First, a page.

Graham Robb

Graham Robb’s Parisians: An Adventure History of Paris came out last year.

In the summer of 2007, Jay Smith, who teaches history at the University of North Carolina, was in Paris collecting information for a book about a mysterious beast that terrorised the remote French province of the Gévaudan between 1764 and 1767. One day, while lunching on the place de la Sorbonne, he was warned of a terrible danger. His companion, a French academic, told him that if he...

Hugolian Gothic: Gargoyles of Notre-Dame

Graham Robb, 25 February 2010

It was Victor Hugo who first brought the water evacuation system of Notre-Dame cathedral to the world’s attention. The central character of Notre-Dame de Paris (1831) was like a living gargoyle, a tortured ‘bundle of disordered limbs’ swinging furiously on bell-ropes, scrambling over the face of Notre-Dame, dislodging the crows, as he leaped ‘from projection to...

Water me: Excentricité

Graham Robb, 26 March 2009

The word excentricité was first used in its figurative sense by Germaine de Staël in her Considérations sur les principaux événements de la Révolution française (1817). Until then, it had been an astronomical and geometrical term. In its new sense, it was an anglicism, expressing ‘a wholly original way of behaving which pays no heed to the...

The first reports of a gruesome disaster reached Paris on 5 September 1816. A French frigate, the Medusa, had run aground on the notorious and poorly mapped Arguin Bank off the coast of West Africa. It was the flagship of a small expedition sent to repossess the settlement of Senegal, which had been handed back to the French by the Treaties of Paris (1814 and 1815). The captain, Hugues Duroy de Chaumareys, was, in Jonathan Miles’s words, ‘a rusty relic from the Ancien Régime who had not put to sea for about a quarter of a century’. When it ran aground, the Medusa had become separated from the rest of the expedition.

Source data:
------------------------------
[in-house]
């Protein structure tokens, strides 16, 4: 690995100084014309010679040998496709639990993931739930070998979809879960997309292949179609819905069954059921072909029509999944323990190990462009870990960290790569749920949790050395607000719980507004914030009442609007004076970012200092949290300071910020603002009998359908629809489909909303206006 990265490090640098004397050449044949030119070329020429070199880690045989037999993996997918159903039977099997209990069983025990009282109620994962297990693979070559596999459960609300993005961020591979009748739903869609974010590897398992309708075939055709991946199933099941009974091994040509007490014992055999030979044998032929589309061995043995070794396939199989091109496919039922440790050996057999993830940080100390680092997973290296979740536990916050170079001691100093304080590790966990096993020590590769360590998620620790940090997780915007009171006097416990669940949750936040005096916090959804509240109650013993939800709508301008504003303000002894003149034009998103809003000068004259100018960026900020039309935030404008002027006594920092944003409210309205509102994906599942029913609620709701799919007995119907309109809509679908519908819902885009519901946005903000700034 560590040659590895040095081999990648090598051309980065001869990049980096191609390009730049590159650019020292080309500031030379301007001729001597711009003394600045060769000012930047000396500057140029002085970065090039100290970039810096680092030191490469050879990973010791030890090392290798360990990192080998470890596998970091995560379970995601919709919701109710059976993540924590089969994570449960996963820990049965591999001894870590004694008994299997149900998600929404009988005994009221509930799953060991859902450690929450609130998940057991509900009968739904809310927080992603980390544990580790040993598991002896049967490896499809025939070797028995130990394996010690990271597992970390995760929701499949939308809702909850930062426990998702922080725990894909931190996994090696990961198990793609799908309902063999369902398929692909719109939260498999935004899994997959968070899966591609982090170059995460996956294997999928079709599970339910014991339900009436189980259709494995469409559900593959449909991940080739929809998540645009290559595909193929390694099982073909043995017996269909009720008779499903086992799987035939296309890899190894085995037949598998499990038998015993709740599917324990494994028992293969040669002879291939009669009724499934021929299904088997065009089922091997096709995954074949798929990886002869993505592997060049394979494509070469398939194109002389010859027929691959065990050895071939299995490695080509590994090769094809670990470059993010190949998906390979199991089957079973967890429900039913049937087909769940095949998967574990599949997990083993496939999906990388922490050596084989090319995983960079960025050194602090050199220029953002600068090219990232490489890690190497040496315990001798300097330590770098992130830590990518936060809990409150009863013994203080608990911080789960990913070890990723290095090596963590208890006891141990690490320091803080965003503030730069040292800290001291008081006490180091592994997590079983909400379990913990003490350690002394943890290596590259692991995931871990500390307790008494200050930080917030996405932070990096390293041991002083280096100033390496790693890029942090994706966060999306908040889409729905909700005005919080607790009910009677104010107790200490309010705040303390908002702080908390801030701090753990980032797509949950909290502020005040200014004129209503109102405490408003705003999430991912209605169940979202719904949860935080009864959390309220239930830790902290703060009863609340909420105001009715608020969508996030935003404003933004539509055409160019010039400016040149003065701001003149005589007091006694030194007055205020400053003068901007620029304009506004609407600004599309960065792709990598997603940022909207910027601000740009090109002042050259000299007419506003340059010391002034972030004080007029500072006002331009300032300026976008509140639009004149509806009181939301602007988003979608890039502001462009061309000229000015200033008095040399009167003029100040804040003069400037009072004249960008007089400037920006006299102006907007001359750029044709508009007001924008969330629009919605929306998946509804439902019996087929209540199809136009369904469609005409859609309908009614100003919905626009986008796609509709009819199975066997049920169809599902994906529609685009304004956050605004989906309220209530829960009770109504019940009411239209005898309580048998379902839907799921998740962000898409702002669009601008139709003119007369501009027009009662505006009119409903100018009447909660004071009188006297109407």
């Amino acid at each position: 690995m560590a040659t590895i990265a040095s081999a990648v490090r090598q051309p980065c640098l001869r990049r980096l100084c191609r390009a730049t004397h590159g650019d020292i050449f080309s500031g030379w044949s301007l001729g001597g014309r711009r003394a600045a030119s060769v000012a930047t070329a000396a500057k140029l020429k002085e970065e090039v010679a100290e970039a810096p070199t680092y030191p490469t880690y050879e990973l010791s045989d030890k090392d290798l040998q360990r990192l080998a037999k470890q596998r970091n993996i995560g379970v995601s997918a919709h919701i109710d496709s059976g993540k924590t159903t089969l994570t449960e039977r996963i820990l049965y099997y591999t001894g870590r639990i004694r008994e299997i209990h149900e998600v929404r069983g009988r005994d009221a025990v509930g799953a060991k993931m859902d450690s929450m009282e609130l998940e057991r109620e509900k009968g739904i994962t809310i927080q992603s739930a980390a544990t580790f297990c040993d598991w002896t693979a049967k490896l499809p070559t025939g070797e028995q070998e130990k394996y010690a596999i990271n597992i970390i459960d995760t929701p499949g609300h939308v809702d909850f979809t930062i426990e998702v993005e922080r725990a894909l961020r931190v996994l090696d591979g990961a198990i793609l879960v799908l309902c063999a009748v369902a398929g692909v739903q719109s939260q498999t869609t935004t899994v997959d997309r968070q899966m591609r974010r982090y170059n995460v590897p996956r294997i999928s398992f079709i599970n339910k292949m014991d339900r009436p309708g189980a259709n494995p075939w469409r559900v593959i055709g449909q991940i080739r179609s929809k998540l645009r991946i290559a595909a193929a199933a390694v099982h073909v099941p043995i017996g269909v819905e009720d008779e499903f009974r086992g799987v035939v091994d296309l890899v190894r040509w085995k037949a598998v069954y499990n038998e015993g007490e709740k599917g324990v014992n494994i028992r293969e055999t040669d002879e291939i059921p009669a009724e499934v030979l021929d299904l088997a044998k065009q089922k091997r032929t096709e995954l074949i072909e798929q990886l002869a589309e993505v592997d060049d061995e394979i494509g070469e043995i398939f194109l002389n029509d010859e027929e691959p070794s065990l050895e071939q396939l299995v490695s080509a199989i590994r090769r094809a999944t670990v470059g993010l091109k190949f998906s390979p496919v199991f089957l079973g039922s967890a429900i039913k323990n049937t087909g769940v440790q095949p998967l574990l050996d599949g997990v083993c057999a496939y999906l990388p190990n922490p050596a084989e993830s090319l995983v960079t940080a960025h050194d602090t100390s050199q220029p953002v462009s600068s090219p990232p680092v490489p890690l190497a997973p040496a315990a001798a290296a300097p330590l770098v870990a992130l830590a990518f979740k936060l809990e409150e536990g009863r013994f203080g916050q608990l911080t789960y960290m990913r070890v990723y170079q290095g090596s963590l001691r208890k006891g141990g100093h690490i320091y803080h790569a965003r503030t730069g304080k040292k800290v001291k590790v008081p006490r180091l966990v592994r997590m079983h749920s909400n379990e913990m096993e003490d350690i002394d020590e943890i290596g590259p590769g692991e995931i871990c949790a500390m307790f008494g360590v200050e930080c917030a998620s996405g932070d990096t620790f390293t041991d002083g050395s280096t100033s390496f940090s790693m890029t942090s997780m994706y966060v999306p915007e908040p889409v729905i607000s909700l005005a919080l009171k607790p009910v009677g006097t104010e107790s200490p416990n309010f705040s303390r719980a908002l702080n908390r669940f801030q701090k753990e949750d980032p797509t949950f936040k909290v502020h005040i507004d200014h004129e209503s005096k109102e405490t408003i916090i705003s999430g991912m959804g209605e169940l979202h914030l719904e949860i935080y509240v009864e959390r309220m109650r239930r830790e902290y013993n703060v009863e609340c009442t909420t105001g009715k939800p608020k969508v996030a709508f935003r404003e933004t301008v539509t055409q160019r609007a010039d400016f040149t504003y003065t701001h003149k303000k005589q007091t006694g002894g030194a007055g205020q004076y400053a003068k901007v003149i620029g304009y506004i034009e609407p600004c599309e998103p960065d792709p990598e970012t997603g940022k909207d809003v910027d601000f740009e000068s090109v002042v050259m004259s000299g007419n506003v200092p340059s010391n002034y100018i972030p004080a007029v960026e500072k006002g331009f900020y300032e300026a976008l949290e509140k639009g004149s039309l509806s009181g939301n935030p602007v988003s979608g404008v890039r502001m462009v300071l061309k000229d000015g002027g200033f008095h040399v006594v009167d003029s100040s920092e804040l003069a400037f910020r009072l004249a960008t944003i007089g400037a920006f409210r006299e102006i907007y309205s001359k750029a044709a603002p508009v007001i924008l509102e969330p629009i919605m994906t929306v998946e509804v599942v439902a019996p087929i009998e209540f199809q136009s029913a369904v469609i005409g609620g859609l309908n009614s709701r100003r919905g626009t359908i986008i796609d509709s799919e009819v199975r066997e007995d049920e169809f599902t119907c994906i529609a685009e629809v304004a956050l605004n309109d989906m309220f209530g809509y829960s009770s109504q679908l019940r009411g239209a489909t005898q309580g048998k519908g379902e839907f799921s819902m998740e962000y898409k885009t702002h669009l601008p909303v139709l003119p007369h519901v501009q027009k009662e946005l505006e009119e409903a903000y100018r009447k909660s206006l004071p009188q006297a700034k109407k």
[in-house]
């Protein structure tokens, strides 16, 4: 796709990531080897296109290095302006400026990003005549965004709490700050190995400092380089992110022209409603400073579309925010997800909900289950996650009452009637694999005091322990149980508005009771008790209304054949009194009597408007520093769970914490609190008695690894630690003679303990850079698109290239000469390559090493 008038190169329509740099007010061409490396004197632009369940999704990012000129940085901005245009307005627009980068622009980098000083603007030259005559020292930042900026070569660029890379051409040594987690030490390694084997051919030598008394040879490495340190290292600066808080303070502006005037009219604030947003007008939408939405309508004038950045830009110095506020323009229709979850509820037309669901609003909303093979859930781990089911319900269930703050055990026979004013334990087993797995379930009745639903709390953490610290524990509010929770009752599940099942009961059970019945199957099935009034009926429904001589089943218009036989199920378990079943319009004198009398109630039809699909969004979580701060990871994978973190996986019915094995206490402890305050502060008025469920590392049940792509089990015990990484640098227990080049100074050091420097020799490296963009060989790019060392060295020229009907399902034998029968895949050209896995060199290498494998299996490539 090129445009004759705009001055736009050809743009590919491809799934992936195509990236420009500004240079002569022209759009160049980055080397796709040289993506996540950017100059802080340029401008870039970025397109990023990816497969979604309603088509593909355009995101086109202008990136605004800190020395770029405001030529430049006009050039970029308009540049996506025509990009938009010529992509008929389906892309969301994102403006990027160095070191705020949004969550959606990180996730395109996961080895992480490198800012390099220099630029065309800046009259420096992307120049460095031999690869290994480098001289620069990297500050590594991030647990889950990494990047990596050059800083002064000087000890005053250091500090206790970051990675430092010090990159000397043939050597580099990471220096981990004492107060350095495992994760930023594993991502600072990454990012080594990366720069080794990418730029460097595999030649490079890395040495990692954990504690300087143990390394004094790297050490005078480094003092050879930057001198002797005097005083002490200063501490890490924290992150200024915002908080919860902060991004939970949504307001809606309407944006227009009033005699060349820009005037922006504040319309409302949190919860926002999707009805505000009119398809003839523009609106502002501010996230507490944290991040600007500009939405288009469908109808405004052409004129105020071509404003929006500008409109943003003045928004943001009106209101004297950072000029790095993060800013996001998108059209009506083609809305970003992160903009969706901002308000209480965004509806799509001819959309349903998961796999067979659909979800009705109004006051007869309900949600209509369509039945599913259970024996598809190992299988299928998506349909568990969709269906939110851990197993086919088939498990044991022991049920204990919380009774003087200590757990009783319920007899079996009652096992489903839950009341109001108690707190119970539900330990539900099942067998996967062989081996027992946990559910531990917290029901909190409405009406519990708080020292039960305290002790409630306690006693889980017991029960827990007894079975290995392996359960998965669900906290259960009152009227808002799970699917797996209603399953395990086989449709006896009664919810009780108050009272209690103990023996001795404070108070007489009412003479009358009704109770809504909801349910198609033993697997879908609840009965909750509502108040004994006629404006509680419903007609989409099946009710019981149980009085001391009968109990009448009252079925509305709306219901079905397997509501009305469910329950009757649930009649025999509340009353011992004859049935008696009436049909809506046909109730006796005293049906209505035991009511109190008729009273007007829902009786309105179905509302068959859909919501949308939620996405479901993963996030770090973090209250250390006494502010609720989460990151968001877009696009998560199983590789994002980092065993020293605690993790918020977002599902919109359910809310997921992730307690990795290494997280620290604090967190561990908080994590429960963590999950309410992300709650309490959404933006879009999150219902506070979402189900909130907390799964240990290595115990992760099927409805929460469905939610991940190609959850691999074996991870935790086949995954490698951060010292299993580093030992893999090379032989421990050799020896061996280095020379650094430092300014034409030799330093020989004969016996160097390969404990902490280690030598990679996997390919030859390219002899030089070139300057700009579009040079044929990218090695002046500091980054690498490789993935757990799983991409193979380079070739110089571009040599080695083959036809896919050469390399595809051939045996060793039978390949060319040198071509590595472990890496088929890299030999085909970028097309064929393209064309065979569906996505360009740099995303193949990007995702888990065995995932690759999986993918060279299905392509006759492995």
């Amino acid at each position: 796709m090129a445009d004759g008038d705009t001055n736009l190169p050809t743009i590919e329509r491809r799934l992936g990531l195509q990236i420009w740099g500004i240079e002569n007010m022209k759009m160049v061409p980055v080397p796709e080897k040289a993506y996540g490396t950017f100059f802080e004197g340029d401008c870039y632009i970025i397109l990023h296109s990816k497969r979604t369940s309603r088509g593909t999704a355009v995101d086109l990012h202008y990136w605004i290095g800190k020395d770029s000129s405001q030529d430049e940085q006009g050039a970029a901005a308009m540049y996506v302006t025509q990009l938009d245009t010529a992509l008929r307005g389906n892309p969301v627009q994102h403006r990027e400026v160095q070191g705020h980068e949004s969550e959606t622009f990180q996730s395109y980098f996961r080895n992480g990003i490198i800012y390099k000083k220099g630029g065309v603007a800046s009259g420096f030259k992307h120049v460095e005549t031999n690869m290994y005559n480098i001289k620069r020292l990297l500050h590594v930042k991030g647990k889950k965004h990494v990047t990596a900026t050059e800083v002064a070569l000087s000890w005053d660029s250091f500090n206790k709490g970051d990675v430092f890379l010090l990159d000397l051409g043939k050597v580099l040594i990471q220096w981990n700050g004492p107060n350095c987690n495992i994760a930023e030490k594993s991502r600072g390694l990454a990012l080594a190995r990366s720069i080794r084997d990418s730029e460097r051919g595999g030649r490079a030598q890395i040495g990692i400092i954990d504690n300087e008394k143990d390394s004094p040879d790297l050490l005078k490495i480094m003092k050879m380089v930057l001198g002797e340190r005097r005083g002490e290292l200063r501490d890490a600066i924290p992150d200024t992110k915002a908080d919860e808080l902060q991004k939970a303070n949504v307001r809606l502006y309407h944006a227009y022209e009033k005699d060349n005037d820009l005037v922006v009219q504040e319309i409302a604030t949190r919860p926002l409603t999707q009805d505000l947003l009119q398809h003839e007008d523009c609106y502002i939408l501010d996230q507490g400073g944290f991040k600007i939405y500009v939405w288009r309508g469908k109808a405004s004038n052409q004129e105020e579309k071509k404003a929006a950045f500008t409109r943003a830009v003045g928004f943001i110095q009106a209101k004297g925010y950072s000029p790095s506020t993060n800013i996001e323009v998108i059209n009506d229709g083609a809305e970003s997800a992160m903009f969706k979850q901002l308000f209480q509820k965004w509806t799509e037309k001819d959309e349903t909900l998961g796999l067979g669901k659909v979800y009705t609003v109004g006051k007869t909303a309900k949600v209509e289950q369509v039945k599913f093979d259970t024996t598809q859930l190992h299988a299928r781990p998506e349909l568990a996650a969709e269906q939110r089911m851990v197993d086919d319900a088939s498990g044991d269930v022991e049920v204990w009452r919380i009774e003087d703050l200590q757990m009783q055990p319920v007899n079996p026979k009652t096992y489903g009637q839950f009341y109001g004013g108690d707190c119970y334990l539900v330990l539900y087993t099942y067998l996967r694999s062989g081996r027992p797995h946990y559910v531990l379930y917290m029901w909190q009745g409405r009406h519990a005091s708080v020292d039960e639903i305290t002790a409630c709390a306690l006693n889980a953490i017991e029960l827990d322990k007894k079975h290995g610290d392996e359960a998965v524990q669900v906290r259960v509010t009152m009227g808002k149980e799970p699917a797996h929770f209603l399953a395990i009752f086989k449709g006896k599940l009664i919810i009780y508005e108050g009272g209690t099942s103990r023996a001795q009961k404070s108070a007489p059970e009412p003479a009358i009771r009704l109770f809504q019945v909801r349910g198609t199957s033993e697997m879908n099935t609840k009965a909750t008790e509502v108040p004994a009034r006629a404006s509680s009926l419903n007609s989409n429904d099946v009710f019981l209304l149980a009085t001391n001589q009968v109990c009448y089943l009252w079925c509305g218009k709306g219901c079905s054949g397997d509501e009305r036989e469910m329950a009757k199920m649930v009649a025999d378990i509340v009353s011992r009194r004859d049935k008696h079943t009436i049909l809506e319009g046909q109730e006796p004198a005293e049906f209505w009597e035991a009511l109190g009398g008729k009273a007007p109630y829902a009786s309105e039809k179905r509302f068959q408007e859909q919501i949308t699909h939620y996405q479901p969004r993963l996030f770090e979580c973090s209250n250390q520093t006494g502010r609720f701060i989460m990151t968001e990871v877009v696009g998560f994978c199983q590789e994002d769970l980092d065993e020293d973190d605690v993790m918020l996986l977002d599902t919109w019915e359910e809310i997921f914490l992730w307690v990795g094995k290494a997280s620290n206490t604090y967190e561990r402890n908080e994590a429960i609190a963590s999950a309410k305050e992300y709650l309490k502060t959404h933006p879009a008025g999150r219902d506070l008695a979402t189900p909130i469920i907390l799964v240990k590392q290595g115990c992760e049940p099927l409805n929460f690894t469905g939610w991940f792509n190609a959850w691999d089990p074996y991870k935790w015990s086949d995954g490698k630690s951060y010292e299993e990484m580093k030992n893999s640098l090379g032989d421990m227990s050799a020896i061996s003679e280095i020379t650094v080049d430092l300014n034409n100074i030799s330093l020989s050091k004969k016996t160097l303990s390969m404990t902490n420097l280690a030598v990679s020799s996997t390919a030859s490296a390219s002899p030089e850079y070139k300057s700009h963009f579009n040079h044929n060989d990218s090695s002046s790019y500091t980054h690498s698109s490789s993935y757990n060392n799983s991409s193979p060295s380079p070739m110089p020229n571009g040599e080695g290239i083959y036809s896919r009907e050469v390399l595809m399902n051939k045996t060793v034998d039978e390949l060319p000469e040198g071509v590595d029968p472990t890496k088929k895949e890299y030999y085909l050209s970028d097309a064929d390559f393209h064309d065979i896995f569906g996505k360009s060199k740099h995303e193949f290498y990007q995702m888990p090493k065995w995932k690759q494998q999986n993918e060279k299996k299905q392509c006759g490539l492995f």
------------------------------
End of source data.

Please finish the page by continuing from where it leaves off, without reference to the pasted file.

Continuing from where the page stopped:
In September 1814, the European powers were meeting at Vienna to carve up the continent after the fall of Napoleon. The delegation from the Grand Duchy of Baden was hoping to consolidate the territorial gains it had made under the French empire and to prove itself worthy of a major role in the new Europe. Duchy officials were alarmed, therefore, when they heard that Baron Karl von Drais, a...

Diary: the Tour de France

Graham Robb, 19 August 2004

At three o’clock in the morning somewhere between Auxerre and Lyon on the European Bike Express bus, I dreamed that I had an exclusive interview with Lance Armstrong. Armstrong is the Texan cycling supremo who recovered from advanced testicular cancer to win the Tour de France five times in a row. One condition was imposed: the interview had to be conducted on bicycles. This seemed...

“Constables had been known to lie in wait in a burglar’s cupboard for 72 hours, only to be locked in by the burglar and almost starved to death. Vidocq was a genius by comparison . . . nothing was too inconvenient for him . . . in the cruel winter of 1812, he spent a night waist-deep in a pile of fermenting rubbish so that he could net the thief known as ‘L’Ecrevisse’ (’the Crayfish’) without freezing to death.”

Slippery Prince: Napoleon III

Graham Robb, 19 June 2003

On the morning of 5 August 1840, a large pleasure boat chartered by a Frenchman was under steam at London Bridge. The owners of the Edinburgh Castle seem to have been remarkably incurious about the expedition. The day before, guns and ammunition, bundles of printed proclamations, a large amount of cash, sixty uniforms and several horses had been taken on board. The passengers wore civilian...

Marie Catherine Sophie de Flavigny, Comtesse d’Agoult (born Frankfurt, 1805; died Paris, 1876) is famous for two contrasting reasons. In 1835, she left her husband for Franz Liszt. The affair lasted about ten years and produced three children, the second of whom, Cosima, succeeded ‘where her mother had failed’, says Phyllis Stock-Morton, by ‘becoming the permanent muse of...

Missing Mother: romanticism

Graham Robb, 19 October 2000